Christian McCaffrey got snubbed for the Heisman Trophy after being one of college football's most dynamic players. The Stanford running back prospect is getting his revenge with his rapidly rising stock for the 2017 NFL Draft.
Once thought to be the consensus No. 3 back in the class, McCaffrey has gained ground on LSU's Leonard Fournette in mock drafts, now being taken ahead of Florida State's Dalvin Cook in many of them. That has taken McCaffrey from fringe first-rounder to a surefire top 32 overall pick.
Although that means his perfect NFL team won't be able to draft him — the Patriots no longer have a first-round pick — there are still several excellent fits for his services.
Based on selection, need and what McCaffrey can do for their offenses, here are the five best bets.
WATCH: McCaffrey Pro Day highlights
NFL Draft 2017: Christian McCaffrey's 5 best fits
(Pick No. 14)
Philadelphia is likely to address one of two positions in the first round — running back or cornerback. Those draft values line up well with the team's upper-half selection.
If the Eagles go offensive backfield, it will be a tough decision between McCaffrey and Cook. So far the theme of the offseason has been giving quarterback Carson Wentz playmaker upgrades for Year 2, led by the signing of wide receivers Alshon Jeffery and Torrey Smith. McCaffrey offers the right combination of tough running, versatility and explosiveness for Doug Pederson's West Coast-tinged scheme.
Drafting McCaffrey would allow the Eagles to move on from Ryan Mathews. Darren Sproles has defied his age as a scatback, but he's slowed down a bit in the punt return game, and the Eagles could use a new gamebreaker on kickoffs.
(Pick No. 15)
It doesn't hurt that Indianapolis has another prominent Stanford product in quarterback Andrew Luck, but McCaffrey's appeal to the team goes well beyond a Cardinal connection. He's built to do many of the things Frank Gore, soon to be 34, does for the Colts' offense, only with fresh legs.
Beyond the early-down pop McCaffrey would provide, he'd become an additional go-to receiver behind T.Y. Hilton, a perfect underneath outlet for a high-volume, downfield passing game. His speed would look sleek on the Lucas Oil Stadium turf right along with their other quick, fast skill players.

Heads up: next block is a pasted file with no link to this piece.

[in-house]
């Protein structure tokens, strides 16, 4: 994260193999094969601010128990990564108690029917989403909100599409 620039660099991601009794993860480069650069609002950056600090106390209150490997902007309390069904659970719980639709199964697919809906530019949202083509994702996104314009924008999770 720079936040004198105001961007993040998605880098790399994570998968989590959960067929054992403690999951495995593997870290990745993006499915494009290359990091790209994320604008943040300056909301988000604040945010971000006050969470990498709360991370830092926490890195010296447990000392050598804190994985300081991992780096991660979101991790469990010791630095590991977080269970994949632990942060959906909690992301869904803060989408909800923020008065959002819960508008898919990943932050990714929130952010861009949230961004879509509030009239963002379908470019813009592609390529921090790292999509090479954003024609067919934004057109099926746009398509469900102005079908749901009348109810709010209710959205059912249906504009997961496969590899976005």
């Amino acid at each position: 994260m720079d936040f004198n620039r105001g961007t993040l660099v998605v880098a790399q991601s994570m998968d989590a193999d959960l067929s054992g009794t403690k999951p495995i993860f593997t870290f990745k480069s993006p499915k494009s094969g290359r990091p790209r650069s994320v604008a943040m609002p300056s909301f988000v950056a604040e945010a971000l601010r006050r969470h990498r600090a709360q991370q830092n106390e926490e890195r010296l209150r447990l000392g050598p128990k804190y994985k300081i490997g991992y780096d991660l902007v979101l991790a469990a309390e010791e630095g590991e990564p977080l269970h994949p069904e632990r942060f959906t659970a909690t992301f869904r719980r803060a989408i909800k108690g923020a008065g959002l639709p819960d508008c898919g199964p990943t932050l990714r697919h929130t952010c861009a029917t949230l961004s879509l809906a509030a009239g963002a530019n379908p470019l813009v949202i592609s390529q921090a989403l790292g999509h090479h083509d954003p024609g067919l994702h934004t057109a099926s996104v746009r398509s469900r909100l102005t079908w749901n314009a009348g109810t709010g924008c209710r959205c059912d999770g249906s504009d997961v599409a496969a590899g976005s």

(Pick No. 20)
Denver can't ignore the son of its one-time All-Pro wide receiver, Ed, given that the older McCaffrey and John Elway won two Super Bowls together as a smooth Stanford combination. The pedigree and familiarity are only part of the reason to at least consider Christian.
Shaky blocking wasn't the only reason the Broncos had the No. 27 rushing attack in the NFL last season with only 3.6 yards per carry. Leading rushers Devontae Booker and C.J. Anderson were tentative running backs and carried durability concerns with decisiveness issues. Neither showed much big-run ability, and both were limited factors in the passing game.
The Broncos need more playmakers for their QB, whether it's Trevor Siemian, Paxton Lynch or Tony Romo. McCaffrey would be right there behind Demaryius Thomas and Emmanuel Sanders to drive defenses batty all over the field. New/returning offensive coordinator Mike McCoy would get the combination of what he had in Melvin Gordon and Danny Woodhead in San Diego.
MORE: SN's latest Mock Draft
(Pick No. 24)
Oakland officials, just an hour down the road from Palo Alto, Calif., should have paid close attention to McCaffrey's college career. The Raiders also gave McCaffrey's older brother, former Duke wide receiver Max, a shot as an undrafted free agent last offseason.
So they already have a strong appreciation for what Christian can do, and coach Jack Del Rio has thrown the word "great" his way during the pre-draft process. The Raiders didn't re-sign Latavius Murray, and they have quieted noise that a big-name, fading veteran like Adrian Peterson or retired Marshawn Lynch will be the choice to replace him. There's a good chance that will be a rookie.
They need a back who pound it and score, and McCaffrey fits that bill. His skill set also matches the home-run potential they have in second-year backs Jalen Richard and DeAndre Washington. McCaffrey would give Derek Carr an extra game-changer in the passing game who can benefit from the coverage Amari Cooper, Michael Crabtree and new tight end Jared Cook draw downfield.
New Orleans Saints
(Pick No. 11 or No. 32)
New Orleans is in play for the hometown hero Fournette, but there's a strong chance he'll be gone before that initial first-rounder. And really, McCaffrey is the better all-around back for the Saints' offense, so the question is: Are they willing and able to a) use that higher pick on him b) trade down from 11th to get him at a more comfortable spot or c) trade up from 32nd to get him before he's gone, too?
The span between the picks also represents the wide range of McCaffrey's current draft value. Having two high picks post-Brandin Cooks gives the Saints a chance to address a defensive need early and also go offensive luxury to address their closing window with Drew Brees at the helm. Given how Mark Ingram disappointed last season, a back of McCaffrey's caliber is more of a necessity than they would like to admit.
McCaffrey would have a big, immediate impact with any role in a loaded, rebooted attack.